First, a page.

While speeding toward a connected vehicle future, we must prepare for enormous attack surface

Cars are part of our lives, no matter where we are in the world. Thus as an ecosystem of connected vehicles takes shape, we must prepare for threats from cybercriminals, terrorists, nation states, and others seeking to abuse connected car technology, Trend Micro says

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Cybersecurity company Trend Micro announced this week the release of a major new study into connected car security that describes multiple scenarios in which drivers could encounter attacks that threaten the safety of themselves and others.

With more than 125 million passenger cars with embedded connectivity forecast to ship worldwide between 2018 and 2022, and progress continuing to advance towards fully autonomous vehicles, this advancement will create a complex ecosystem comprising cloud, IoT, 5G and other key technologies. It also features an enormous attack surface comprising potentially millions of endpoints and end users, Trend Micro said. 

As the industry develops, there will be multiple opportunities for monetization and sabotage for cybercriminals, hacktivists, terrorists, nation states, insiders and even unscrupulous operators, the report warns. 

Of all 29 attack vectors studied, the overall risk of successful cyberattacks was assessed as Medium. However, as SaaS applications become embedded in the electrical/electronics architecture of vehicles and cybercriminals create new monetization strategies, an evolution in attacks will lead to higher risk threats, according to the company.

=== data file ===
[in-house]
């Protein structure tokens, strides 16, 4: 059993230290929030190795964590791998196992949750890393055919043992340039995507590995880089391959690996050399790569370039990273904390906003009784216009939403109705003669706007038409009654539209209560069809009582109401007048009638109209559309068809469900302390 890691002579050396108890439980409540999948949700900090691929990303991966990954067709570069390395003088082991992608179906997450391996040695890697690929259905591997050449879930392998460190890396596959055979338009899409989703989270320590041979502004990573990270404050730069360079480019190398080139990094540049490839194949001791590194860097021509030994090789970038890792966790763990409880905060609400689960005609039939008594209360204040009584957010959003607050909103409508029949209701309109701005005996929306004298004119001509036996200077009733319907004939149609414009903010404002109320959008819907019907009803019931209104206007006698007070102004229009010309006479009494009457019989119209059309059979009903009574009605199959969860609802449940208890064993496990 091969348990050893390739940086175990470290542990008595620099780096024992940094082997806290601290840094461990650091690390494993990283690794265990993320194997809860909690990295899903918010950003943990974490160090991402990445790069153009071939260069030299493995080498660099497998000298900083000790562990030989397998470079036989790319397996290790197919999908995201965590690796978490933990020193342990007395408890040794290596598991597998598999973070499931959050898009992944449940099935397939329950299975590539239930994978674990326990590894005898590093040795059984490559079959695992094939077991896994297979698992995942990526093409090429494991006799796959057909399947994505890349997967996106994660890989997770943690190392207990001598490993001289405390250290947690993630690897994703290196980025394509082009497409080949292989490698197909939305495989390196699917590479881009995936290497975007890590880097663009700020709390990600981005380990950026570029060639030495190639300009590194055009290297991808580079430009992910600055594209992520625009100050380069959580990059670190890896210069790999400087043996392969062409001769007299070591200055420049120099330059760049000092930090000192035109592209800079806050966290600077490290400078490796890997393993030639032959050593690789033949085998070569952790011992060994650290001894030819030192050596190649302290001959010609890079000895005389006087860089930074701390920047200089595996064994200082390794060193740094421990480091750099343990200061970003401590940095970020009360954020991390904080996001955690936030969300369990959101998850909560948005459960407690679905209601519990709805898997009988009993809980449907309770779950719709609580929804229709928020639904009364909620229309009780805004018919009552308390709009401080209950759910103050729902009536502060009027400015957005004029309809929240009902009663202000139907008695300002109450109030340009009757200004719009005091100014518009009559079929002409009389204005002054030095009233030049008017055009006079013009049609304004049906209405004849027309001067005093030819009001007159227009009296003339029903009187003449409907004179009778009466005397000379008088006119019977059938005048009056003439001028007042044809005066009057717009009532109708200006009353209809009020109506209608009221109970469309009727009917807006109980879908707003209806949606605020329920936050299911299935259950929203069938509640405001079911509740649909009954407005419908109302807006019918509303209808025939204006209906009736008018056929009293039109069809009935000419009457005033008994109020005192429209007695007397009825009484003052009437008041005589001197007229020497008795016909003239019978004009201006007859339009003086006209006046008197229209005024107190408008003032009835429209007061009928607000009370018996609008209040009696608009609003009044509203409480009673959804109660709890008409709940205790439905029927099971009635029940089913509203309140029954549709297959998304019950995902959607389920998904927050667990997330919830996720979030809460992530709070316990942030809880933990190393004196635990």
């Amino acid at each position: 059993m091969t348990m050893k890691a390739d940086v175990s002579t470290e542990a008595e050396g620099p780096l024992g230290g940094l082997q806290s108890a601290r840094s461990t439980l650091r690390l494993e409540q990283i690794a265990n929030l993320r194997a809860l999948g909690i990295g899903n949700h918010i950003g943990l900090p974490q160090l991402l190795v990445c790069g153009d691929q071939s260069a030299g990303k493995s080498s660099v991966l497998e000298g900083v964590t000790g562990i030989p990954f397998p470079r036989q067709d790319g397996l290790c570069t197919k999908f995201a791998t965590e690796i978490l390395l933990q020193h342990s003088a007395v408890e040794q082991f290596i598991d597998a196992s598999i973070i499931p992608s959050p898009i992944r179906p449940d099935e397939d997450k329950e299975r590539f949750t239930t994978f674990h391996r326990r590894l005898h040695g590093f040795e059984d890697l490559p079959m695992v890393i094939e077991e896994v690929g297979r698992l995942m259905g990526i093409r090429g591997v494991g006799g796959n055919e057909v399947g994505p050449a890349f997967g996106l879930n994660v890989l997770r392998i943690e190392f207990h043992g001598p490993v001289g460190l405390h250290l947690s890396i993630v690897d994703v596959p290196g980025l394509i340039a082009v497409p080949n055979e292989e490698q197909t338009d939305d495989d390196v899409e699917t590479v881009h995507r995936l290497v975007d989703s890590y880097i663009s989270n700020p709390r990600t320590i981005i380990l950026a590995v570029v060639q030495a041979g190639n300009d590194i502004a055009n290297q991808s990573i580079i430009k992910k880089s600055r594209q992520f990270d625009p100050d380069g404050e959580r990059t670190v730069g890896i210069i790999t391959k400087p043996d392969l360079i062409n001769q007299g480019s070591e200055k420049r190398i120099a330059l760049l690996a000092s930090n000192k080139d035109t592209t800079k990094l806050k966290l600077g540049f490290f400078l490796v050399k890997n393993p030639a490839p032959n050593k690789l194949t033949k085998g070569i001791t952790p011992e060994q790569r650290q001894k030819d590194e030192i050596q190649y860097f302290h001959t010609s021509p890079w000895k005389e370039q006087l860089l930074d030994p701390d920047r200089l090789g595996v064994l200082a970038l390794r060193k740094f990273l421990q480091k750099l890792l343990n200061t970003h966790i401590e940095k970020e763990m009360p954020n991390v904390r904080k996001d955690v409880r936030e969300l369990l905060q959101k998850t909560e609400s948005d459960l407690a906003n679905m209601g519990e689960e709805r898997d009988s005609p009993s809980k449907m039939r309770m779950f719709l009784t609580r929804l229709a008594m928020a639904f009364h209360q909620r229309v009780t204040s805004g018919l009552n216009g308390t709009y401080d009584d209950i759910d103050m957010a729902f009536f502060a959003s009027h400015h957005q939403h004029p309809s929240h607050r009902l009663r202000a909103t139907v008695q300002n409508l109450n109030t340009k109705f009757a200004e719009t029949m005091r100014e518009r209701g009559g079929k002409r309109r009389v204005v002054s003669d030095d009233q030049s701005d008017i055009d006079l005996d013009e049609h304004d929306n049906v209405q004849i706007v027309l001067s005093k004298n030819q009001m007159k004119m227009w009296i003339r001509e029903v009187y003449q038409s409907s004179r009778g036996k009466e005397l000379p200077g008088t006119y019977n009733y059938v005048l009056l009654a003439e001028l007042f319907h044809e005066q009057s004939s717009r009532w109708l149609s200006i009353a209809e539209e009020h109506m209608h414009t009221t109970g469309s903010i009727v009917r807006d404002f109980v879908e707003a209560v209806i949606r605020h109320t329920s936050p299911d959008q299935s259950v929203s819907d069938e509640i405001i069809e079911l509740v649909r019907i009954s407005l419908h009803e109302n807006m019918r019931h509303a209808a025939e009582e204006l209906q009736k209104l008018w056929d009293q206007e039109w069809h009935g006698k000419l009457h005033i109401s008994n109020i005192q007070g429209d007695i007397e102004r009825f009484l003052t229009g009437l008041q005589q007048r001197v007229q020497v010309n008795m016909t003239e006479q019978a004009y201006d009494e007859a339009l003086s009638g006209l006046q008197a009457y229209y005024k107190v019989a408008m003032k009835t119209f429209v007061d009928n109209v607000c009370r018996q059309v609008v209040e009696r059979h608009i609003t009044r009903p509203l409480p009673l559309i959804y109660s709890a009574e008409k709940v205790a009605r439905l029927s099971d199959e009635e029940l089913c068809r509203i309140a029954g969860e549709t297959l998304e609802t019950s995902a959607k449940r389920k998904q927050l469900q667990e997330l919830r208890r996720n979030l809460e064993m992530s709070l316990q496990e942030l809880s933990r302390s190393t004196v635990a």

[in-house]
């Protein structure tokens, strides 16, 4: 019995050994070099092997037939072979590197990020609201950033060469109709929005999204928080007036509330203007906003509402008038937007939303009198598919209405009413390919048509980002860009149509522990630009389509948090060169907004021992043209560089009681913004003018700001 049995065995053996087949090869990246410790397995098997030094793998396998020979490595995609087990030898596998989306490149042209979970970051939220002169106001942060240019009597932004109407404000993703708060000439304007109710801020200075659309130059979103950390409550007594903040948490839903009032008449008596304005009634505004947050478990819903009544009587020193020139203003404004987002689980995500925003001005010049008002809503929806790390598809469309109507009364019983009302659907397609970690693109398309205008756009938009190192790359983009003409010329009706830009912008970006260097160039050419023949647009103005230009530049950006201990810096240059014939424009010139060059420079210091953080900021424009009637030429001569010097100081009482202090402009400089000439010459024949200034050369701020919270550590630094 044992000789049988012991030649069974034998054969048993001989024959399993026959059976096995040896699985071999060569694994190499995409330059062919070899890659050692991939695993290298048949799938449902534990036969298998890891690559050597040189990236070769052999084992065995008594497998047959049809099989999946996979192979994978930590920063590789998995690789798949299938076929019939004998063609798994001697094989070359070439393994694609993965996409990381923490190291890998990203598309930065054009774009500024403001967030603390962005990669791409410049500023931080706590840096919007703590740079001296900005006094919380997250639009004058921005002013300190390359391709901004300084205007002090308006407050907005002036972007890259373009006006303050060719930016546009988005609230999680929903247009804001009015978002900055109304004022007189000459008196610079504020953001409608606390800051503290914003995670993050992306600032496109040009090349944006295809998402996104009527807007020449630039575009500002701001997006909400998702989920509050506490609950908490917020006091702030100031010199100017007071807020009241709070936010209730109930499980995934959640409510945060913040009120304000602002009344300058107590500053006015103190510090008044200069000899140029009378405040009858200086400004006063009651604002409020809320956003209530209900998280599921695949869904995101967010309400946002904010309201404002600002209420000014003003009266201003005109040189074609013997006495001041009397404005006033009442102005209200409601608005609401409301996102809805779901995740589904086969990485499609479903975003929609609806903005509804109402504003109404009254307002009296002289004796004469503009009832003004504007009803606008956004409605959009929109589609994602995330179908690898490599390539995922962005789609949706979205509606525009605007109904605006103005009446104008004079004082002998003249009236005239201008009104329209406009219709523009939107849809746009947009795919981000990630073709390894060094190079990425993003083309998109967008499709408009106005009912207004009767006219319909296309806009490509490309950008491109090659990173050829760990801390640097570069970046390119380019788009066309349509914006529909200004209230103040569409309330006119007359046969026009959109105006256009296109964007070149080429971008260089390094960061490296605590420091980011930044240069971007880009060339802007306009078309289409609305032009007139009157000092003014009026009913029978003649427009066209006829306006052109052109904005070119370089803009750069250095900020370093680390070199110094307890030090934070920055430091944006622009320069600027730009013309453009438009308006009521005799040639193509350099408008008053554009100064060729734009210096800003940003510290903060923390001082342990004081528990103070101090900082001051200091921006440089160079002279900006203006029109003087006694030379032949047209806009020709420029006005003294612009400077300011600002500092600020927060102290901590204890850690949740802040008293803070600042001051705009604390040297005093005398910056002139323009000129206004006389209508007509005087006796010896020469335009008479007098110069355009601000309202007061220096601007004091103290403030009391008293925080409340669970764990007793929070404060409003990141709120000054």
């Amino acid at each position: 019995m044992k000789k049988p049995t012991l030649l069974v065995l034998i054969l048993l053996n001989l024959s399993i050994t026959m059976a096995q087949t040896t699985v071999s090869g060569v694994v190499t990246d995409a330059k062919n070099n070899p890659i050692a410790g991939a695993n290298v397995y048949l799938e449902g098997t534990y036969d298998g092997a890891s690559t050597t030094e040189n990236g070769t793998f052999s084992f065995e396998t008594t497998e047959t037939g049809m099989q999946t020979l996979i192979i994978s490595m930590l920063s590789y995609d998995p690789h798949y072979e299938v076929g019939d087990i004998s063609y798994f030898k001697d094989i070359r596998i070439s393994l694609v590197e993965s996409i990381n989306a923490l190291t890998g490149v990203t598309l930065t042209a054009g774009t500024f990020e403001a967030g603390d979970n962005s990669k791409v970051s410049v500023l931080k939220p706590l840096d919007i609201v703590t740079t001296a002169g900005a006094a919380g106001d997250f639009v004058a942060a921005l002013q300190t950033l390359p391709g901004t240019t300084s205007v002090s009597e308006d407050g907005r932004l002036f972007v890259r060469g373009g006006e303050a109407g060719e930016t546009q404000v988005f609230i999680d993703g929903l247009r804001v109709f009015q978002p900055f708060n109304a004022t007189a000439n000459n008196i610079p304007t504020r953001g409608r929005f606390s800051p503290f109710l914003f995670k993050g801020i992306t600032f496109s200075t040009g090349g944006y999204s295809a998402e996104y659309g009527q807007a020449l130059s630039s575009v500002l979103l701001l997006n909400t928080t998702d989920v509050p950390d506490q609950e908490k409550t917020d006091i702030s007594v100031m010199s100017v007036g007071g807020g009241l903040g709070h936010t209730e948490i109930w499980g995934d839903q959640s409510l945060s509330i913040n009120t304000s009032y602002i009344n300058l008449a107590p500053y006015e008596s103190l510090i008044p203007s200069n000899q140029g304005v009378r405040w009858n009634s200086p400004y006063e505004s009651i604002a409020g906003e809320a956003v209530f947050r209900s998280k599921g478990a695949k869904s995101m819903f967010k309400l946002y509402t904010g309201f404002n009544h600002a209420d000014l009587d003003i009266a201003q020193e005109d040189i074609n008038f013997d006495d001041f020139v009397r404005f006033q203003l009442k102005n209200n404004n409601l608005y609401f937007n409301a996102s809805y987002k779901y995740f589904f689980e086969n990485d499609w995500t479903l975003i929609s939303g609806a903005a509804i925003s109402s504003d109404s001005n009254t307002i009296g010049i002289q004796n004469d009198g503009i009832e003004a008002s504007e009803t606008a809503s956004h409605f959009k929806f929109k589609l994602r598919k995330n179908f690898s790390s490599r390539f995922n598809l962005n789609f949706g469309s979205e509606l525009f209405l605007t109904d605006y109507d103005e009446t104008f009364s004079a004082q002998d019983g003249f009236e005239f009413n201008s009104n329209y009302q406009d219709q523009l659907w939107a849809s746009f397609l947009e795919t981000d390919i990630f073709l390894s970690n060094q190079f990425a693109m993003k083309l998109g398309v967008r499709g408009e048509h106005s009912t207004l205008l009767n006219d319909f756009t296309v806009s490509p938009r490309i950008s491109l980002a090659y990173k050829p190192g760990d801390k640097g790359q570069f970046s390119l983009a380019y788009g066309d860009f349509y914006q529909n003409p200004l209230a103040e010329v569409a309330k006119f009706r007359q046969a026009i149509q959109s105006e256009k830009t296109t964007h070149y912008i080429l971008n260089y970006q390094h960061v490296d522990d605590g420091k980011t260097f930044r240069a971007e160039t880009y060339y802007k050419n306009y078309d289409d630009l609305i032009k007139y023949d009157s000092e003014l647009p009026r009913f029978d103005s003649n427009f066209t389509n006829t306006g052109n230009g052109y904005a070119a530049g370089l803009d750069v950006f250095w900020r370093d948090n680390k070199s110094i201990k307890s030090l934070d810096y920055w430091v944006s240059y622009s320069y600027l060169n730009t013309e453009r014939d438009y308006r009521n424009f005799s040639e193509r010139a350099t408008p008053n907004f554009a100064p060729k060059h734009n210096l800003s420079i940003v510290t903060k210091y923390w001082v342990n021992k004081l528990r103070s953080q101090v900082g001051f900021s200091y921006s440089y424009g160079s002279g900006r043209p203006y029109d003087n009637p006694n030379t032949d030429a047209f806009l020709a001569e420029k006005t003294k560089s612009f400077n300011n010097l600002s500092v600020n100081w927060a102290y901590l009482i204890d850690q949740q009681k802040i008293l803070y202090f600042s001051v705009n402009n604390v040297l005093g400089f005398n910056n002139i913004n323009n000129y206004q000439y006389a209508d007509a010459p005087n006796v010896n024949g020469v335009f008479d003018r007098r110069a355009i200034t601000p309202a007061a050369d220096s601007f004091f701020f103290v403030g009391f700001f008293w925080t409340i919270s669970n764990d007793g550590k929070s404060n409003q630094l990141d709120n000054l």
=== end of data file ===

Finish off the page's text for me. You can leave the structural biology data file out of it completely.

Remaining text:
The report reveals the scope of the cybersecurity risks examined. Researchers evaluated 29 real-world attack scenarios according to the DREAD threat model, which evaluates how great the damage is to assets; how easy the attack is to launch and replicate; how easy it is to find an exploitable weakness; and how many users might be affected. These attacks could be launched remotely against and/or from victim vehicles, Trend Micro said. 

According to the company, the findings of the report include:

- DDoS attacks on Intelligent Transportation Systems (ITS) could overwhelm connected car communications and represent a high risk.

 - Exposed and vulnerable connected car systems are easily discovered, making them at higher risk of abuse.

 - Over 17% of all attack vectors examined were high risk. These require only a limited understanding of connected car technology and could be accomplished by a low-skilled attacker.

"Our research shows that there are ample opportunities for attackers looking to abuse connected car technology," said Rainer Vosseler, threat research manager for Trend Micro. "Fortunately, there are currently limited opportunities for attacks, and criminals have not found reliable ways to monetize such attacks. With the UN's recent regulations requiring all connected cars to include cybersecurity, as well as a new ISO standard underway, now is the time for stakeholders across the industry to better identify and address cyber risk as we accelerate towards a connected and autonomous vehicle future." 

To protect connected cars, Trend Micro recommended the following:

- Assume compromise and have effective alert, containment, and mitigation processes.

- Protect the end-to-end data supply chain across the car's electrical/electronics network, the network infrastructure, backend servers, and VSOC (Vehicle Security Operations Center).

- Apply lessons learned to further strengthen defenses and prevent repeat incidents.

- Relevant security technologies include firewall, encryption, device control, app security, vulnerability scanner, code signing, IDS for CAN, AV for head unit, and much more.